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Female Reproductive System Needs

We address various topics here related to this system. They include:

Infertility

Infertility or the inability to conceive is a problem for many women. The most common cause of the problem in women is the failure to ovulate (release an egg). This is usually due to hormonal irregularities. Other common causes include damage to the ovaries or fallopian tubes or structural problems with the uterus (such as fibroids or endometriosis).

What you can do to help

You and your partner should eat plenty of whole foods rich in vitamins and minerals. This will ensure that the:

Increase intake of essential fatty acids (EFAs) which can stimulate the production of sex hormones. The EFAs are found in:

Vitamin C supplement of 500 mg twice daily and zinc at 15 mg daily.

If you have previously taken the contraceptive pill follow the recovery from the Pill diet. (see...)

Also see our recommendations for preconception care.

Menstrual problems

Common menstrual problems include:

What you can do to help

Vitamin B6 taken twice daily can help to prevent period pains. Also take one 50 mg vitamin B complex tablet daily.

Magnesium will help with period pains and should be taken at 200 mg daily.

Evening primrose oil and fish oils both at 500 mg per day can reduce period problems including heavy periods, pain and cramping.

Take iron at 5 mg daily (more if you tend to loose a lot of blood).

Take zinc at 15 mg to help in cases of heavy periods.

Take vitamin A (as beta-carotene) and vitamin B6 for heavy periods.

Bioflavonoids can help to balance the hormone levels and regulate the menstrual cycle. Take as part of a good vitamin C with bioflavonoids supplement.

Deficiencies of zinc and vitamin B6 can result in the absence of periods.

Premenstrual syndrome

Premenstrual syndrome (PMS) relates to a range of physical and emotional symptoms and signs that occur between ovulation and menstruation. The physical symptoms include:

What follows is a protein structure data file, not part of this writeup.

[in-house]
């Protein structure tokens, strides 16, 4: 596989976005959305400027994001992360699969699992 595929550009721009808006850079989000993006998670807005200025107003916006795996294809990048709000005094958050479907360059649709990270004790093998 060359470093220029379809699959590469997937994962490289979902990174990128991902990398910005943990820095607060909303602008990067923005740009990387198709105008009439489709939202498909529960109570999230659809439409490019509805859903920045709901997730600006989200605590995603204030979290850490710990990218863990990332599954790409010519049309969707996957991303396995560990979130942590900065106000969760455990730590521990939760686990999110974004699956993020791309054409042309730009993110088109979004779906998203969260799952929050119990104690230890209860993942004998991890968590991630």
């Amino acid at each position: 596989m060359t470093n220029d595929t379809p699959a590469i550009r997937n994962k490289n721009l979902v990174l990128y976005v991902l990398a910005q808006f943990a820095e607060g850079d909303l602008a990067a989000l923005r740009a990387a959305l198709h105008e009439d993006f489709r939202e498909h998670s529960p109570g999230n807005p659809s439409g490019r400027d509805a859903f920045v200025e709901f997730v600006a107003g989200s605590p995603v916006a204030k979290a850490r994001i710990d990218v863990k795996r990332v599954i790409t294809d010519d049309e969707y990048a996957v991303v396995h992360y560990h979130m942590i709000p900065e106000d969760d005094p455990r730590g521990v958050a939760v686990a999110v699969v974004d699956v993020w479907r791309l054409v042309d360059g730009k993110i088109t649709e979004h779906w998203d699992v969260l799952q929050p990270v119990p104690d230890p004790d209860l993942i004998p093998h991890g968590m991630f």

The emotional symptoms and signs can include being weepy, depressed, irritable, having mood swings and craving for sweets. PMS is thought to be primarily caused by hormonal imbalances and is often also associated with stress.

What you can do to help

Evening primrose oil has been effective in alleviating premenstrual breast tenderness, edema and skin problems. Take six to eight 500 mg capsules per day for at least four months. It is best to combine this with a multivitamin and mineral supplement.

Vitamin B complex will help with stress and nervous tension and should be taken at 50 to 100 mg per day.

Take vitamin C 500-1000 mg or more daily.

Magnesium taken twice per day at 500 mg will help with insomnia, palpitations and period pains.

Zinc should be taken at 15 mg daily throughout your cycle.

Chromium will help if the symptoms are related to blood sugar levels.

Limit the intake of sugar, salt, red meat and alcohol.

Eat fish, chicken, whole grains and legumes as the main source of protein.

If you smoke try to quit. (see.. for tips)

Reduce the intake of fats, particularly animal fats, fried foods, and hydrogenated margarines.

Increase your intake of fiber in the form of fresh fruit and vegetables (particularly leafy green vegetables).

If you experience sugar or food craving, eat small amounts regularly, with high quality protein snacks, such as, nuts, seeds, peas and beans, as well as, animal protein, such as, eggs and fish.

Take regular outdoor exercise such as walking and swimming.

Work on managing your stress levels.

Pregnancy related problems

Many women experience a variety of problems during pregnancy. These discomforts are largely related to hormonal changes in the body or because the body is under additional strain during pregnancy. Common complaints and findings include:

What you can do to help

Ensure that you get plenty of iron to prevent and treat anemia (see your health professional for dosages). Take vitamin C (500 mg per day) with the iron to aid absorption.